The Brookline- Quezalguaque Sister City Project (BQSCP) is working actively to improve rural water systems throughout the municipality of Quezalguaque in Nicaragua in order to expand access to clean water for all residents. Thanks to the generous donations from people in Brookline, a new rural water system was inaugurated Sunday January 13 in the community of Las Mercedes in Quezalguaque as shown in and the video.
Las Mercedes Dedication Ceremony
This short clip of the ceremony at Las Mercedes for launch of the new well last Sunday (January 13, 2019). The person in the blue checked shirt turning on the water is the Mayor of Quezalguaque, Henry Sandoval. Las Mercedes CAPS’ member Agustin Garcia is on the left in a red hat. A number of us including the BHS students met him and have heard him talk about the very difficult situation in the Las Mercedes community. On the right is the President of the Las Mercedes CAP, and further to the right in red is Daniela Canales, another person that many of us have met; she is the Treasurer for the Las Mercedes CAP.
Rotary Club International, the municipal government of Quezalguaque and Rotary Club Brookline also provided funding for this new system in a community where just one year ago people’s access to water was limited to one hour per day. BQSC plans to continue to support improvements in the other rural water systems in Quezalguaque in 2019.
Brookline High School (BHS) sophomore Willa Vish announced the launch of a campaign to sell reusable water bottles to help fund the Brookline Sister City Project clean water initiative in Quezalguaque. Vish made the announcement at the Sister City Educational Forum & Fundraiser at the Brookline VFW Post.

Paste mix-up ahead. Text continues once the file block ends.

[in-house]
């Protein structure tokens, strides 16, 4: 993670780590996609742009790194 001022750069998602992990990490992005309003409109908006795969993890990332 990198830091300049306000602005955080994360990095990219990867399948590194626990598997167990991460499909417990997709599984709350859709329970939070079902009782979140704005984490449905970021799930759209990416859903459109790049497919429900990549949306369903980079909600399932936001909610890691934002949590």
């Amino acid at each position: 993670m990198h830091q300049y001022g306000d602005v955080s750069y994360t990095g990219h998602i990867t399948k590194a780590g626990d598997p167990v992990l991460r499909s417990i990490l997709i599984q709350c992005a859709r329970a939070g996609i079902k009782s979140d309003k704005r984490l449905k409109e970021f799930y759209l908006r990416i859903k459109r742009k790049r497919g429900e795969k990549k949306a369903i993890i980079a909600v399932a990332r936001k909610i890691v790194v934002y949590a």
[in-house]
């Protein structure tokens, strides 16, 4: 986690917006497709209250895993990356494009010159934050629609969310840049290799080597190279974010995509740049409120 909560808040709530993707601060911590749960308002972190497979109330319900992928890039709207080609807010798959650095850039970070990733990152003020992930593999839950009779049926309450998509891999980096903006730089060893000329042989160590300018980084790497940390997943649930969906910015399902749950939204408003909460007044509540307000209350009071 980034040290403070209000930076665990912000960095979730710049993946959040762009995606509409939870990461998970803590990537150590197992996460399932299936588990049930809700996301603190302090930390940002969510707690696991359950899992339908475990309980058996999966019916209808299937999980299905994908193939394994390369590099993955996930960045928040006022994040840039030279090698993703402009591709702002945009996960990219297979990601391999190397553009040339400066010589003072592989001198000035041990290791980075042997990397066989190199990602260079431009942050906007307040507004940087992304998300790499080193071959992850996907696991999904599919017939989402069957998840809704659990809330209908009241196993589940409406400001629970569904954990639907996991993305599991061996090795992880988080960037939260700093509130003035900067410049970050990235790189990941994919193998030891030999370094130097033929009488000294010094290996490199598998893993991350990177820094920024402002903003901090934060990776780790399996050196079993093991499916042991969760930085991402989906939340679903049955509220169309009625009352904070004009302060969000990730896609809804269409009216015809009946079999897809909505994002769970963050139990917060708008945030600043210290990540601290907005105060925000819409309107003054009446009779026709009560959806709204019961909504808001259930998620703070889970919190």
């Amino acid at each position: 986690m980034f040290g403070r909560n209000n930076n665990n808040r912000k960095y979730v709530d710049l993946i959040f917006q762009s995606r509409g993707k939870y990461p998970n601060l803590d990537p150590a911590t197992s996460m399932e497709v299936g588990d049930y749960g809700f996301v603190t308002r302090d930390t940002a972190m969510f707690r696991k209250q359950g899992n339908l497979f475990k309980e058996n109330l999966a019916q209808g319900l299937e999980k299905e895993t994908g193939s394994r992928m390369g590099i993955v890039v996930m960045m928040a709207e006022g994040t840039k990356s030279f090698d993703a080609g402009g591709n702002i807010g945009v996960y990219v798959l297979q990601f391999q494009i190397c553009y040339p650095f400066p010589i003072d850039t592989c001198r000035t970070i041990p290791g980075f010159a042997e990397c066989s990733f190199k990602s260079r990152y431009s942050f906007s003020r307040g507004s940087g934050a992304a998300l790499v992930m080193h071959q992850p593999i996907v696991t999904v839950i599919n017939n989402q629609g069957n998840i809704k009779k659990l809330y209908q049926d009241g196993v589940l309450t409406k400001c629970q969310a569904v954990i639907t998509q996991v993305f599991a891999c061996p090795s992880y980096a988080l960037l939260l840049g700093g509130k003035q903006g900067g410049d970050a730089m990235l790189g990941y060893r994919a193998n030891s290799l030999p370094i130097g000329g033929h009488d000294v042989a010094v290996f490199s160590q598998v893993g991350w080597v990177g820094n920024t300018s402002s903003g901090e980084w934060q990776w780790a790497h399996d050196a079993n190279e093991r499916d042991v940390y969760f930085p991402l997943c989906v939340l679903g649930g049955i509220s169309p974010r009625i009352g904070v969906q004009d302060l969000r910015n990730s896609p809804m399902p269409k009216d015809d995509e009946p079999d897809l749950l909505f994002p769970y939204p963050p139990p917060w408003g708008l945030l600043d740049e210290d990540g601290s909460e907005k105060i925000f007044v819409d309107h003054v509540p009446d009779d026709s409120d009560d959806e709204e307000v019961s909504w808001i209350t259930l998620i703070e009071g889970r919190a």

At the time the announcement was made, the environmental friendly reusable bottles had not yet been received; Vish and her fellow BHS students took orders for bottles rather than selling them at the Sister City fundraiser as originally planned. Since the bottles arrived they have been selling rapidly. If you are interested in purchasing a BQSIP bottle contact us at firstname.lastname@example.org
Vish along with fellow sophomore Sophie Jelden were among the BHS students that traveled to Quezalguaque in April 2018 and this fall they led efforts to organize a BHS student club to support Quezalguaque and the Sister City Project. Social studies teacher Joanne Burke-Hunter traveled to Quezalguaque with the students in April and she is the faculty advisor for the newly authorized club.
Speaking to the attendees at the event that featured former Governor Michael Dukakis and award winning correspondent Stephen Kinzer, Vish explained that the BHS club’s first project is selling reusable water bottles. Funds raised by the sale will be donated to the Brookline Sister City Project for the clean water initiative funded by the Sister City Project for the Quezalguaque community.
Vish and the members of the new club not only hope to raise money for and build awareness of the Sister City Project but they are promoting the reusable water bottles as an alternative to single use plastic commercially sold water bottles.
The typical American reportedly uses an average of 167 plastic water bottles per year. With promotion of reusable water bottles, the goal will be to dramatically reduce and eventually eliminate single use plastic bottles.
Vish, Jelden and the other students in attendance at the Sister City Ed Forum received orders for more than 40 bottles at the event. The bottles are branded BQSIP for Brookline-Quezalguaque SIP.
Sister City Board member and liaison to the Brookline schools, Stacey Downey introduced Vish at the event and commended the students for establishing the club and taking on the new initiative.
For more information about the Sister City Project or to order a BQSIP $12 reusable water bottle, contact BrooklineSisterCity@gmail.com
Dear Friends & Supporters of the Brookline Sister City Project,
In case you missed it, here’s a link to Stephen Kinzer’s op-ed in the 6/4 Boston Globe about the present crisis in Nicaragua.